Senator Murtha died recently from complications from gall bladder surgery - this apparently was a rare complication, less than 1 in 1,000 die as a result of gall bladder surgery. Its a relatively safe surgery. Wait, 1 in 1,000 - I don't think I like those odds when it comes to a medical procedure on my body. I will say I had this done in September 2008 and I'm still here. But still. I like to think surgery is safe and its meant to make you better and will keep you from dying. That's the whole point.
So I decided to do a little research. I found one source from 2002 which puts the lifetime odds of dying from medical or surgical care as one in 1,260. I did a little more research - hmmm I'm not sure I like this - the life time odds of dying of cancer are 1 in 7... I don't want to think about that one. But I think I prefer the odds of dying from asteroid impact as they are either 1 in 200,000 or 1 in 500,000 (apparently they aren't sure).
Finally I see some numbers that I like by looking at the Death Risk Calculator from Carnegie Mellon. It clearly delineates that I am not likely to drop dead anytime soon. I think the key word there is 'likely'. I don't know if there is a calculator out there that lets you put in your medical history and then find out your odds of dying. That's because nobody knows.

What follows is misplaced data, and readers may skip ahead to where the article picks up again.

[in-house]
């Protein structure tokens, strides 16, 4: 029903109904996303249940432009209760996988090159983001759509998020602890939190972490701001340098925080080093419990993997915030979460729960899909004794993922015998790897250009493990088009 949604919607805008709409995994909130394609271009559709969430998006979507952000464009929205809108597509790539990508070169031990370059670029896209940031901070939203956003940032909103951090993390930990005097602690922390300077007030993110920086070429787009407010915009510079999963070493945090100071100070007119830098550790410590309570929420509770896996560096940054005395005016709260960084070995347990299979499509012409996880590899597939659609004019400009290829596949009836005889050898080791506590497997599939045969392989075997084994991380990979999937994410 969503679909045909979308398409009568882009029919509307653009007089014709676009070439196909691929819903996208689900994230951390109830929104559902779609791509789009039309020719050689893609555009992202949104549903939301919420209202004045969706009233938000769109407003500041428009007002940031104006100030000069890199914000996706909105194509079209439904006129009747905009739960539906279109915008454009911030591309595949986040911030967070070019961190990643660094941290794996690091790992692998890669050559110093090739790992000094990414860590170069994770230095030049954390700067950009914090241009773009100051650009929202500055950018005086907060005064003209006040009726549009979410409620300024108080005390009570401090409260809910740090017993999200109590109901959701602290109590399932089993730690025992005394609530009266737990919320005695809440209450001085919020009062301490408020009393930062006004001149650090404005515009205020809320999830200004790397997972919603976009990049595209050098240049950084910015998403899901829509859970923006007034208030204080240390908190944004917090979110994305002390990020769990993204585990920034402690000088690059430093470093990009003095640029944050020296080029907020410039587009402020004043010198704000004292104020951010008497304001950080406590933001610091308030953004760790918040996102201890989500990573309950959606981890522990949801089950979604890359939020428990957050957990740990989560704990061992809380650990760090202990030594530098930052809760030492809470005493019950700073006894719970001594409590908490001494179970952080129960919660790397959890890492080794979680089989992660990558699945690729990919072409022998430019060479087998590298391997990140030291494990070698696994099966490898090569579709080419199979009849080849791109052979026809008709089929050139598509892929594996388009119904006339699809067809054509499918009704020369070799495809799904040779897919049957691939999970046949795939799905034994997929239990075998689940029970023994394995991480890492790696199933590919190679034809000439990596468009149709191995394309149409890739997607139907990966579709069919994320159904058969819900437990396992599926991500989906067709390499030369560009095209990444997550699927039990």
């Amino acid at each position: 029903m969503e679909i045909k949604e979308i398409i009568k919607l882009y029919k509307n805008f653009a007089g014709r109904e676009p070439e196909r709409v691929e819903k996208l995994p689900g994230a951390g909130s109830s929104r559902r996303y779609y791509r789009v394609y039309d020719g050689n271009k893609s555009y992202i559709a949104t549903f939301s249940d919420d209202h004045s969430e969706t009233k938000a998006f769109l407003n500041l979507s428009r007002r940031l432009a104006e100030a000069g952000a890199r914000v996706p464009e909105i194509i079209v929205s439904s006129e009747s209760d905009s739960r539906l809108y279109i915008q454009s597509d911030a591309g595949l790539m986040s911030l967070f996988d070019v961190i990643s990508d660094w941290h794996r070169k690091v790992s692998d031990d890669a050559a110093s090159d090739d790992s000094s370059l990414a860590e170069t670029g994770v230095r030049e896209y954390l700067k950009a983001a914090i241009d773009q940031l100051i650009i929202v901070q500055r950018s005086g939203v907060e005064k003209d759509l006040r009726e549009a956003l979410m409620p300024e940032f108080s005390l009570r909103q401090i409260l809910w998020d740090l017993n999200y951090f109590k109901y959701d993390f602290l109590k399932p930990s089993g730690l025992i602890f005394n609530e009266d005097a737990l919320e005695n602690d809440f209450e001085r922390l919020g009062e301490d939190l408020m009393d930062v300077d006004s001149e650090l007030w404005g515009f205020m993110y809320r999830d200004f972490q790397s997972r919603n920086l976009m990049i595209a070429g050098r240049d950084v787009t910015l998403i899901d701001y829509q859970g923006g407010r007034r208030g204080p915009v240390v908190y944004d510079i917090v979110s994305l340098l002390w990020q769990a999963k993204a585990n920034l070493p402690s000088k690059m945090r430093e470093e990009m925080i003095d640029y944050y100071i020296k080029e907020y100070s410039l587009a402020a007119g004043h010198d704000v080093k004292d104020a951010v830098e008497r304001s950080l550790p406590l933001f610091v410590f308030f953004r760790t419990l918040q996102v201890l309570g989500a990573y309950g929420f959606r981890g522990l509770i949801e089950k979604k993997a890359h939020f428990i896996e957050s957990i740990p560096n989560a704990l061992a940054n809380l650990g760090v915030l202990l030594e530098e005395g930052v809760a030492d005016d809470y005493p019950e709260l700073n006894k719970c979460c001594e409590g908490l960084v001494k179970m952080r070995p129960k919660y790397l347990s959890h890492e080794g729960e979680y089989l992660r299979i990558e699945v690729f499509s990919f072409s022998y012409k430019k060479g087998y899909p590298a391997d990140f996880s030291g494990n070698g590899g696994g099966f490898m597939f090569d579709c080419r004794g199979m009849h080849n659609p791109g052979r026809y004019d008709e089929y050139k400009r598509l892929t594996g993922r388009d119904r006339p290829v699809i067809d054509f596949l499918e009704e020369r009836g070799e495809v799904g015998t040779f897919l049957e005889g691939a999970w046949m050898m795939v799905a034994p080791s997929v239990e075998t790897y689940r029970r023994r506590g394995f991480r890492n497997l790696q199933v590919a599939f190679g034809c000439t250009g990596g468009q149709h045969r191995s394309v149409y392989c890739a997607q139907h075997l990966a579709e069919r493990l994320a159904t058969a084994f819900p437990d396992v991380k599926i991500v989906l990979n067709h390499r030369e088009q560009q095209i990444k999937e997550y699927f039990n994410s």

At one point I worked for a man who was a bit of a cynic (my personal opinion - but a very nice guy) who insisted on all employees being cross trained because of the 'hit by a bus syndrome'. If there is only one person who knows how to do something and they get hit by a bus one night, then what do you do? At first, I thought this was a bit pessimistic but if you think about it, no one knows when they will die. We all hope for a long and happy life full of good health, adventures, fun, friends and more. But we are hoping. We don't know. If you look at life expectancy numbers - that's only a guess. That's sort of an estimate - think of it as the same as the guy at the carnival who will guess your weight - just an arbitrary number.
So we are all going to die some day. But sometimes its these little medical bloopers (like cancer) that make us stare it in the face a bit more closely than we were previously. Part of getting on with our lives is learning to deal with that concept.